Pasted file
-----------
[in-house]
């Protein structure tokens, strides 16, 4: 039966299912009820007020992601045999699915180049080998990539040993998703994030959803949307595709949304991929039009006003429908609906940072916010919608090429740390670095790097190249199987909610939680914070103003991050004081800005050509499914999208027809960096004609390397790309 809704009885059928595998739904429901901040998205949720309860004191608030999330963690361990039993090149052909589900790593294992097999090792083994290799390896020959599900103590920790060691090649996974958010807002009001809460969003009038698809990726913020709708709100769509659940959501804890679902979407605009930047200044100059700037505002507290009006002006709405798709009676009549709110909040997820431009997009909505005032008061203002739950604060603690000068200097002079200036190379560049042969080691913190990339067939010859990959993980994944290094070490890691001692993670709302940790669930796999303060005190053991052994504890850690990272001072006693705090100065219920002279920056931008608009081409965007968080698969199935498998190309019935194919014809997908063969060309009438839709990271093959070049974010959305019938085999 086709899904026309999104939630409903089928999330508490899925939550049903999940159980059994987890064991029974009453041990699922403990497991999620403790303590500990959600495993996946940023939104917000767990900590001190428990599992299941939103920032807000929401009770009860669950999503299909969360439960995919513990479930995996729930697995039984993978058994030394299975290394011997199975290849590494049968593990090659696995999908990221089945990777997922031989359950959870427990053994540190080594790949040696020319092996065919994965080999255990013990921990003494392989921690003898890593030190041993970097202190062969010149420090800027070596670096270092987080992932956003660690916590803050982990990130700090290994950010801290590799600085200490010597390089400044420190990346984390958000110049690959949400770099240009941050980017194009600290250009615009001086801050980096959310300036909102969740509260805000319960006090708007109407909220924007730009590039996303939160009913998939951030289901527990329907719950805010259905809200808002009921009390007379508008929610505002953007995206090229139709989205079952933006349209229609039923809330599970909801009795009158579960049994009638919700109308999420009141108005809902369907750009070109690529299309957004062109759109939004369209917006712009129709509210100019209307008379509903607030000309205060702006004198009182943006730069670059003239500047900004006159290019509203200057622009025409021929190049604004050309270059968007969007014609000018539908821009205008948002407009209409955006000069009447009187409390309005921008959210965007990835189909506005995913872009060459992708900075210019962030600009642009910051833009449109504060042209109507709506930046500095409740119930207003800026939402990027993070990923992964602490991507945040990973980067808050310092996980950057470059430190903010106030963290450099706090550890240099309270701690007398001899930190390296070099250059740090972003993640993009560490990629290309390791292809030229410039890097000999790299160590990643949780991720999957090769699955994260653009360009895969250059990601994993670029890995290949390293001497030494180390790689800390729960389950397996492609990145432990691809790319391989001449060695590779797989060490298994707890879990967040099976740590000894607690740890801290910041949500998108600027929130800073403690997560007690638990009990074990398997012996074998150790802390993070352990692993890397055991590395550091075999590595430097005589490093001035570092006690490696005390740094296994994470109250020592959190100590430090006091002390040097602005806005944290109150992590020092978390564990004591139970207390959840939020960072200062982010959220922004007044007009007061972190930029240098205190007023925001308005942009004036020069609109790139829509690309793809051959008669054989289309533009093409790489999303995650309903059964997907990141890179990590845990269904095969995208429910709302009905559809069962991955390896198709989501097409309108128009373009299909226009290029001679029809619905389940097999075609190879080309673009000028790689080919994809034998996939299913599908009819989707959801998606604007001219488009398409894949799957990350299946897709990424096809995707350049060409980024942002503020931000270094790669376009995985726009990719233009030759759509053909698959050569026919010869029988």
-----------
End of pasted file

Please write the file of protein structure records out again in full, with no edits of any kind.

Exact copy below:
[in-house]
């Protein structure tokens, strides 16, 4: 039966299912009820007020992601045999699915180049080998990539040993998703994030959803949307595709949304991929039009006003429908609906940072916010919608090429740390670095790097190249199987909610939680914070103003991050004081800005050509499914999208027809960096004609390397790309 809704009885059928595998739904429901901040998205949720309860004191608030999330963690361990039993090149052909589900790593294992097999090792083994290799390896020959599900103590920790060691090649996974958010807002009001809460969003009038698809990726913020709708709100769509659940959501804890679902979407605009930047200044100059700037505002507290009006002006709405798709009676009549709110909040997820431009997009909505005032008061203002739950604060603690000068200097002079200036190379560049042969080691913190990339067939010859990959993980994944290094070490890691001692993670709302940790669930796999303060005190053991052994504890850690990272001072006693705090100065219920002279920056931008608009081409965007968080698969199935498998190309019935194919014809997908063969060309009438839709990271093959070049974010959305019938085999 086709899904026309999104939630409903089928999330508490899925939550049903999940159980059994987890064991029974009453041990699922403990497991999620403790303590500990959600495993996946940023939104917000767990900590001190428990599992299941939103920032807000929401009770009860669950999503299909969360439960995919513990479930995996729930697995039984993978058994030394299975290394011997199975290849590494049968593990090659696995999908990221089945990777997922031989359950959870427990053994540190080594790949040696020319092996065919994965080999255990013990921990003494392989921690003898890593030190041993970097202190062969010149420090800027070596670096270092987080992932956003660690916590803050982990990130700090290994950010801290590799600085200490010597390089400044420190990346984390958000110049690959949400770099240009941050980017194009600290250009615009001086801050980096959310300036909102969740509260805000319960006090708007109407909220924007730009590039996303939160009913998939951030289901527990329907719950805010259905809200808002009921009390007379508008929610505002953007995206090229139709989205079952933006349209229609039923809330599970909801009795009158579960049994009638919700109308999420009141108005809902369907750009070109690529299309957004062109759109939004369209917006712009129709509210100019209307008379509903607030000309205060702006004198009182943006730069670059003239500047900004006159290019509203200057622009025409021929190049604004050309270059968007969007014609000018539908821009205008948002407009209409955006000069009447009187409390309005921008959210965007990835189909506005995913872009060459992708900075210019962030600009642009910051833009449109504060042209109507709506930046500095409740119930207003800026939402990027993070990923992964602490991507945040990973980067808050310092996980950057470059430190903010106030963290450099706090550890240099309270701690007398001899930190390296070099250059740090972003993640993009560490990629290309390791292809030229410039890097000999790299160590990643949780991720999957090769699955994260653009360009895969250059990601994993670029890995290949390293001497030494180390790689800390729960389950397996492609990145432990691809790319391989001449060695590779797989060490298994707890879990967040099976740590000894607690740890801290910041949500998108600027929130800073403690997560007690638990009990074990398997012996074998150790802390993070352990692993890397055991590395550091075999590595430097005589490093001035570092006690490696005390740094296994994470109250020592959190100590430090006091002390040097602005806005944290109150992590020092978390564990004591139970207390959840939020960072200062982010959220922004007044007009007061972190930029240098205190007023925001308005942009004036020069609109790139829509690309793809051959008669054989289309533009093409790489999303995650309903059964997907990141890179990590845990269904095969995208429910709302009905559809069962991955390896198709989501097409309108128009373009299909226009290029001679029809619905389940097999075609190879080309673009000028790689080919994809034998996939299913599908009819989707959801998606604007001219488009398409894949799957990350299946897709990424096809995707350049060409980024942002503020931000270094790669376009995985726009990719233009030759759509053909698959050569026919010869029988």